All Things Considered on WLRN

Melissa Block and Robert Siegel

In-depth reporting and transformed the way listeners understand current events and view the world. Every weekday, hear two hours of breaking news mixed with compelling analysis, insightful commentaries, interviews, and special - sometimes quirky - features.

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Theater
5:37 pm
Tue May 7, 2013

'Show Boat' Steams On, Eternally American

When she's discovered to be a multiracial woman "passing" as white, the Cotton Blossom's star performer, Julie (Alyson Cambridge), is forced to leave the company.
Scott Suchman Washington National Opera

Originally published on Wed May 8, 2013 2:50 pm

It's been more than eight decades since Show Boat -- the seminal masterpiece of the American musical theater — premiered on a stage in Washington, D.C. Now the sprawling classic is back, in a lush production put on by the Washington National Opera.

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Environment
4:55 pm
Tue May 7, 2013

Filling In The Gap On Climate Education In Classrooms

Cy Maramangalam gives a presentation about climate change for the Alliance for Climate Education.
Courtesy of Alliance for Climate Education

Originally published on Wed May 8, 2013 2:50 pm

The auditorium at James Blake High School in Silver Spring, Md., is packed when Cy Maramangalam strolls onstage, sporting jeans and a shaved head.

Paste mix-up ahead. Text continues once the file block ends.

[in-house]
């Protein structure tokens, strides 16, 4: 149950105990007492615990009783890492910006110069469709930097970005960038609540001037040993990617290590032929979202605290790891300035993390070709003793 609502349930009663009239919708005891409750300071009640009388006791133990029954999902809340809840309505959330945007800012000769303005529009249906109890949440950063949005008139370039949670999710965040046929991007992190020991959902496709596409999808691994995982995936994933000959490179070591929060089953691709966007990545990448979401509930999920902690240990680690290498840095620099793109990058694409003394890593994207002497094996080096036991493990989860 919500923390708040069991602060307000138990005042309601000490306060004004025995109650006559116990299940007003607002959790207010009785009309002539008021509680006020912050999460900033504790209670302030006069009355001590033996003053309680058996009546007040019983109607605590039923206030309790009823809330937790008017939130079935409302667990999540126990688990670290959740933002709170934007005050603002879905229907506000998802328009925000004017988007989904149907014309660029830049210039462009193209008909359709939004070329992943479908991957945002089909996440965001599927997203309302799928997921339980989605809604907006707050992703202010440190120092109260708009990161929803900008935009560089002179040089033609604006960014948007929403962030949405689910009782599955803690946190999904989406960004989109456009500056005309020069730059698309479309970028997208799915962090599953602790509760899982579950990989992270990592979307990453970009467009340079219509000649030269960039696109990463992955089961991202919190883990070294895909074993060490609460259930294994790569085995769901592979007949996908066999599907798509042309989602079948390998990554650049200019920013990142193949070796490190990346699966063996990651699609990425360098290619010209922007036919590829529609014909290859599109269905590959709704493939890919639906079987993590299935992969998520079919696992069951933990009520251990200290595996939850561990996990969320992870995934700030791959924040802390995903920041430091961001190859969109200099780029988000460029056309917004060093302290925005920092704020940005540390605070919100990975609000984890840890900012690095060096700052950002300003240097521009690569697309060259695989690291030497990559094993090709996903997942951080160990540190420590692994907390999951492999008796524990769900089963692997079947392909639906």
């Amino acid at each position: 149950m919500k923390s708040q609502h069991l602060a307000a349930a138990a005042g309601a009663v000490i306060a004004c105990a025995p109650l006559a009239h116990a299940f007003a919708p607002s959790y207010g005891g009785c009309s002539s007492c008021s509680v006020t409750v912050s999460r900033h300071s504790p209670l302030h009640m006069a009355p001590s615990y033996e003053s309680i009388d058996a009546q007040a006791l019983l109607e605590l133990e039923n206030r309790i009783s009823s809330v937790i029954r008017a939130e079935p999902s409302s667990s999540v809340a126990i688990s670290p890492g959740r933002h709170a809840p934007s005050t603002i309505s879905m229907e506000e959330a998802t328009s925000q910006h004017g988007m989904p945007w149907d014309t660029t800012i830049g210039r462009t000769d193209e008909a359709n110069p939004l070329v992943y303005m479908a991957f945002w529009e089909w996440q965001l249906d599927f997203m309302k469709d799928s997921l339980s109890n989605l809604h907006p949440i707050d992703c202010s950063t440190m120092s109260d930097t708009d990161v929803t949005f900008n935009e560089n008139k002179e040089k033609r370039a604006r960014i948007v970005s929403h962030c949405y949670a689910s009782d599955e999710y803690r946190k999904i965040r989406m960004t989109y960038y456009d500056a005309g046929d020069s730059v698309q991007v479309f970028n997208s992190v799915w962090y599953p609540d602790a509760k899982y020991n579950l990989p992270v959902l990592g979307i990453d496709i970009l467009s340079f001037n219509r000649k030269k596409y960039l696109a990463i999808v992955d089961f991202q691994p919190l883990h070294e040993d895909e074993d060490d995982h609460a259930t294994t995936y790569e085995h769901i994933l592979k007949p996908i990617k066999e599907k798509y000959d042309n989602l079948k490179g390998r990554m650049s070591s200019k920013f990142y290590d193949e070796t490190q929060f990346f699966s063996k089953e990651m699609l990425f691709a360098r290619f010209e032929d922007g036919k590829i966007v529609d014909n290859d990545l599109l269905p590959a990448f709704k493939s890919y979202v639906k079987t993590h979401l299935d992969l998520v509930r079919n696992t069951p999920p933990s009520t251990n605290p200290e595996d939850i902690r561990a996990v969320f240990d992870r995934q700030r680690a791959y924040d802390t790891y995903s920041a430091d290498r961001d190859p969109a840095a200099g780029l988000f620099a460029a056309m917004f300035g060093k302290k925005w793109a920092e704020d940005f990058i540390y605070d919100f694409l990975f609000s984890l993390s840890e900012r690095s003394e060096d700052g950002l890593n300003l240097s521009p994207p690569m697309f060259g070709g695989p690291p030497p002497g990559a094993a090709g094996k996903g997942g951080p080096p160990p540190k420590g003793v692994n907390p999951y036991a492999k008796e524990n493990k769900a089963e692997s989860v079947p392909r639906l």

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Around the Nation
4:55 pm
Tue May 7, 2013

More Questions Than Answers In Cleveland Kidnappings

Originally published on Wed May 8, 2013 2:50 pm

Transcript

AUDIE CORNISH, HOST:

From NPR News, it's ALL THINGS CONSIDERED. I'm Audie Cornish.

ROBERT SIEGEL, HOST:

And I'm Robert Siegel. In Cleveland, Ohio, there are more questions than answers today, as investigators piece together the kidnappings of three women. They were rescued from a house last night, after roughly a decade in captivity. Three brothers are behind bars. Now, police and residents are asking how this could have happened in that working class neighborhood. From member station WCPN in Cleveland, Nick Castele reports.

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Music Reviews
4:02 pm
Tue May 7, 2013

Pistol Annies: Plain Truths, Sharp Humor, Three-Part Harmony

Miranda Lambert, Angaleena Presley and Ashely Monroe, country stars in their own right, form the trio Pistol Annies.
Courtesy of the artist

Originally published on Tue May 7, 2013 10:56 pm

Pistol Annies: The name itself implies a tough country-girl persona, and the band's members can back it up. Born in Texas, Miranda Lambert is an avid hunter. Angaleena Presley hails from three generations of Kentucky coal miners. And Ashley Monroe was raised in East Tennessee near the Smoky Mountains. But in song, they don't brag about their toughness.

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Radio Diaries
1:44 pm
Tue May 7, 2013

Teenage Diaries Revisited: Living Life Under The Radar

Juan
Radio Diaries (left), David Gilkey/NPR

Originally published on Mon May 13, 2013 10:19 am

Name: Juan (NPR is not revealing his full name, because he is living in the country illegally.)

Hometown: Loreto, Zacatecas, Mexico

Current city: Denver

Occupation: Plumber

His first radio diary:

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Business
6:19 pm
Mon May 6, 2013

Some Net Retailers Aren't Buying Online Sales Tax Proposal